Distal fibular fractures are extremely common, yet there remains controversy about which type of plating technique is the most appropriate. We aimed to compare clinical and biomechanical outcomes following posterior antiglide plating and lateral neutralization plating for Weber B distal fibular fractures.

A systematic review and meta-analysis of the literature was conducted by two independent reviewers according to the Preferred Reporting Items for Systematic Reviews and Meta-Analyses guidelines. We included all comparative studies of distal fibular fracture fixation with either a posterior antiglide plate or a lateral neutralization plate. Our primary outcome of interest was reoperation for hardware removal. Secondary outcomes included hardware discomfort, peroneal tendon irritation, infection, wound complications, and mechanical torque to failure.

A total of 1122 patients with Weber B ankle fractures were included across nine eligible clinical studies, and 76 cadaveric ankles were subject to testing across three eligible biomechanical studies. Meta-analyses revealed a two-fold greater odds of requiring removal of hardware in the lateral plating group compared to the posterior plating group (odds ratio [OR] 2.48, 95% CI 1.58 to 3.91, P < .0001), and a three-fold greater odds of experiencing hardware discomfort in the lateral plating group compared to the posterior plating group (OR 2.96, 95% CI 1.83 to 4.80, P < .0001). There were no significant differences in rates of peroneal tendon irritation, infection, wound complications, operative time, and torque to failure when comparing the two plating methods.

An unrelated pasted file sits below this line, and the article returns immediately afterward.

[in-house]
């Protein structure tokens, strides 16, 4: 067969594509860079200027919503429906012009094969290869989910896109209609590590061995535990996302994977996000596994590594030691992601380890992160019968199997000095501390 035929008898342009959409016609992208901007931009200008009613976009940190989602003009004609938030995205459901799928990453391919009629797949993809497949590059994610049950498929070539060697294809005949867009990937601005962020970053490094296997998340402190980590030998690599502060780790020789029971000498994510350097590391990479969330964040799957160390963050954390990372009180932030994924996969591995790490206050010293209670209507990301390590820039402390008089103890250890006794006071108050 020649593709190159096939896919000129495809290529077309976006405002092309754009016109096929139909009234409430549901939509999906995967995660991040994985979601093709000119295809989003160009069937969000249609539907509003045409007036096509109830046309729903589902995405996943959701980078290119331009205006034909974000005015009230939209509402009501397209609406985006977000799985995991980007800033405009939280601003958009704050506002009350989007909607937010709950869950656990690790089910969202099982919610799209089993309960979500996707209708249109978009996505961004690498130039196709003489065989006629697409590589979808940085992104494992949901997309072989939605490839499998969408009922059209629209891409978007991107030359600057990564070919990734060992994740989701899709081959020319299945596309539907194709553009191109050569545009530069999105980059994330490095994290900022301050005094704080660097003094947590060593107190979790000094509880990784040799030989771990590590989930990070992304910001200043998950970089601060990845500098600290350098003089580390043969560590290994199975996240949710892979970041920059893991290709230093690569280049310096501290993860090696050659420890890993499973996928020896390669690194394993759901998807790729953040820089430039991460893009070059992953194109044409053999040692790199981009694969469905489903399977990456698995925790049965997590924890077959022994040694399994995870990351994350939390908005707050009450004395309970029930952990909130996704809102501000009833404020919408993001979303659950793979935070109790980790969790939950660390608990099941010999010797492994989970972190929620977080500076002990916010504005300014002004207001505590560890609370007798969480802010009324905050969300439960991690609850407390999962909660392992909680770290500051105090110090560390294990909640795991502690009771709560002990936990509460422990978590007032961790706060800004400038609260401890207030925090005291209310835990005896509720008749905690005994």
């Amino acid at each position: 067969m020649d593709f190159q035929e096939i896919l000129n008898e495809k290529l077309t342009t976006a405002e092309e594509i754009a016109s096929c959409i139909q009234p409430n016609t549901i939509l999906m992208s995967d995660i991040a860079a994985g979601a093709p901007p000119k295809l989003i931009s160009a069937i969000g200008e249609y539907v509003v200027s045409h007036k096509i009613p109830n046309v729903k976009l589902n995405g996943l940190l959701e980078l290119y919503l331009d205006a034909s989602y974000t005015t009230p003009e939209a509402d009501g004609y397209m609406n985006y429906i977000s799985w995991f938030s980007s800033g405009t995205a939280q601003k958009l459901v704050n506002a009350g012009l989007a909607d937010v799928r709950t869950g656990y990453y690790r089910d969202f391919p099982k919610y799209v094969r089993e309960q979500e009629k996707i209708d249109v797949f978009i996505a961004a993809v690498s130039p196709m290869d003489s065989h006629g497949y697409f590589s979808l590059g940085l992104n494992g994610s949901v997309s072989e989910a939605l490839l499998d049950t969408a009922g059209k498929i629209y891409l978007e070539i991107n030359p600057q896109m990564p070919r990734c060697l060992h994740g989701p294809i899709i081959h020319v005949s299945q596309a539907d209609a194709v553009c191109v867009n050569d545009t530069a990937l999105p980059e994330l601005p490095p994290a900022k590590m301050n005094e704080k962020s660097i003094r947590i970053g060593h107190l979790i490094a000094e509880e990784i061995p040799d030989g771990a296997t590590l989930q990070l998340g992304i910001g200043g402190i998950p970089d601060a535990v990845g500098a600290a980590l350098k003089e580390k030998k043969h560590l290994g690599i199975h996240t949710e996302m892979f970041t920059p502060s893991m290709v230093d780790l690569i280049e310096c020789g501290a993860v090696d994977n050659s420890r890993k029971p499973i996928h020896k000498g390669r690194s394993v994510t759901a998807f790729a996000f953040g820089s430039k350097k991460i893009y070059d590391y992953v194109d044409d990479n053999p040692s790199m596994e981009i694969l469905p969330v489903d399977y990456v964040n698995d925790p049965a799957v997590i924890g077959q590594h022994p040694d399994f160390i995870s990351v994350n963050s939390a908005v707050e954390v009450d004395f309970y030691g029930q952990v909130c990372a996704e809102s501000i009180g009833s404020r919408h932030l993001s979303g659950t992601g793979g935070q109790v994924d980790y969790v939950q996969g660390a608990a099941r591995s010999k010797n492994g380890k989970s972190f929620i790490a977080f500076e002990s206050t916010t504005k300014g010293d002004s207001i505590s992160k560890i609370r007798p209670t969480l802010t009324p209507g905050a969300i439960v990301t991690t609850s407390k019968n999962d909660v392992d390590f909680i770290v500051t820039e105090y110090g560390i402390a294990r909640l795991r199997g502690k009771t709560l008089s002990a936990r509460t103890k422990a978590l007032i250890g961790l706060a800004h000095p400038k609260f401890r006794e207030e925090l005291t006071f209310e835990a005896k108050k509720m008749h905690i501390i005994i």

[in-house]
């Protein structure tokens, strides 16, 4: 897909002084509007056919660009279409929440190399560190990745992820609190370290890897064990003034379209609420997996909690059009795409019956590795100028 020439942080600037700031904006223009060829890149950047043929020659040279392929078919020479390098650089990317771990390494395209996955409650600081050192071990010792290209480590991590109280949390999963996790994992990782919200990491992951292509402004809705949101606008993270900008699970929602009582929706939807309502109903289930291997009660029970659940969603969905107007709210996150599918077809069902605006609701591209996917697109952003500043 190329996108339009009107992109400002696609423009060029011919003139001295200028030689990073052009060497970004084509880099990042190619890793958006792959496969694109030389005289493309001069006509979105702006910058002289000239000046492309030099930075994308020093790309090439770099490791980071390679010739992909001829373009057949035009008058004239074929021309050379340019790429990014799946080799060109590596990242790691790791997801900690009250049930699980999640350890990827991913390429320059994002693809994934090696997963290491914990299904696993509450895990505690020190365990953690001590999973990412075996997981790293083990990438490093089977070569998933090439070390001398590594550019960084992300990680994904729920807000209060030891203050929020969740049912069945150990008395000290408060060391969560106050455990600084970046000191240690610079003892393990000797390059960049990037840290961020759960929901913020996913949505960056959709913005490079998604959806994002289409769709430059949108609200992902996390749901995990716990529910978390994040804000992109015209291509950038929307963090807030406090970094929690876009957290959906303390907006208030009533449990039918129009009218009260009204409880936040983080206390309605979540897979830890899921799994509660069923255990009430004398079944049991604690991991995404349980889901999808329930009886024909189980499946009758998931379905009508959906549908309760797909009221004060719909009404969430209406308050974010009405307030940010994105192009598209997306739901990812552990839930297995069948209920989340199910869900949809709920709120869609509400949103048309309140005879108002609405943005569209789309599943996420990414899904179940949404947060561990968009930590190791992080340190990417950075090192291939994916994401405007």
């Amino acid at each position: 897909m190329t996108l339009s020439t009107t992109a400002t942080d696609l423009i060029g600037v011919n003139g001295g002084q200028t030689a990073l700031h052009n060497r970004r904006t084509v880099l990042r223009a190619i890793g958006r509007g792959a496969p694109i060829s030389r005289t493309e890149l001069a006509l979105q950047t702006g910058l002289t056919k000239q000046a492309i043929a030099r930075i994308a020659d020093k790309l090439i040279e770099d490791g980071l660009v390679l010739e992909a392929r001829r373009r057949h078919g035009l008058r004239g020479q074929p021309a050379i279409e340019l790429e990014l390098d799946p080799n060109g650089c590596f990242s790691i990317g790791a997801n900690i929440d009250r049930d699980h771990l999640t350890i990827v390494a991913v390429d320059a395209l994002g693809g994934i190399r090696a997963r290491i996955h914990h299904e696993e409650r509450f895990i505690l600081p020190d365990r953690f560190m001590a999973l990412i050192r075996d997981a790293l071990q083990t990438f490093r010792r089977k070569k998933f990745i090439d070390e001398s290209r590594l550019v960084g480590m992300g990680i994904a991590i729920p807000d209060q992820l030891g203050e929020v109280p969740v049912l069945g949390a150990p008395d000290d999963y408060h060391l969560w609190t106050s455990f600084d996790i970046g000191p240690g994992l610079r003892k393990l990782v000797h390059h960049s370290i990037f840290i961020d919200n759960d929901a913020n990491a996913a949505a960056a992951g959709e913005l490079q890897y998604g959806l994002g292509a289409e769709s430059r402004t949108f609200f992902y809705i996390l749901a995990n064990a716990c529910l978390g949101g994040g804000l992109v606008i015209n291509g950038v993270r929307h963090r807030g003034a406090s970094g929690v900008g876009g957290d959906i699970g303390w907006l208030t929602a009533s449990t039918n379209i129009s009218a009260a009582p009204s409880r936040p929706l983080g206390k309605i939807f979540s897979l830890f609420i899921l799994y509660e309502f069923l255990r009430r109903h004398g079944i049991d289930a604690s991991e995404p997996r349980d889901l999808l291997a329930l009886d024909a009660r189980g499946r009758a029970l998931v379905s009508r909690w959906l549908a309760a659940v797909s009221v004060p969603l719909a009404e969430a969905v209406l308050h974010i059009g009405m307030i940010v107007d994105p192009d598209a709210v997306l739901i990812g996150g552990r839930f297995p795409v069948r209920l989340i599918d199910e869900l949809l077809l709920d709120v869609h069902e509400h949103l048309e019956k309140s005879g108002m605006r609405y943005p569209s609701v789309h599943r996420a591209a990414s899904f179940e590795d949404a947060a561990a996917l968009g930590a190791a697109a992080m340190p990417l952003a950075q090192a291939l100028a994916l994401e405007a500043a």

The results of this review indicate that using posterior antiglide plating for distal fibular Weber B-type fractures is associated with significantly fewer reoperations due to hardware complications and less hardware discomfort compared to lateral neutralization plating. This technique does not appear to increase the risk of peroneal tendon irritation or increase operative time.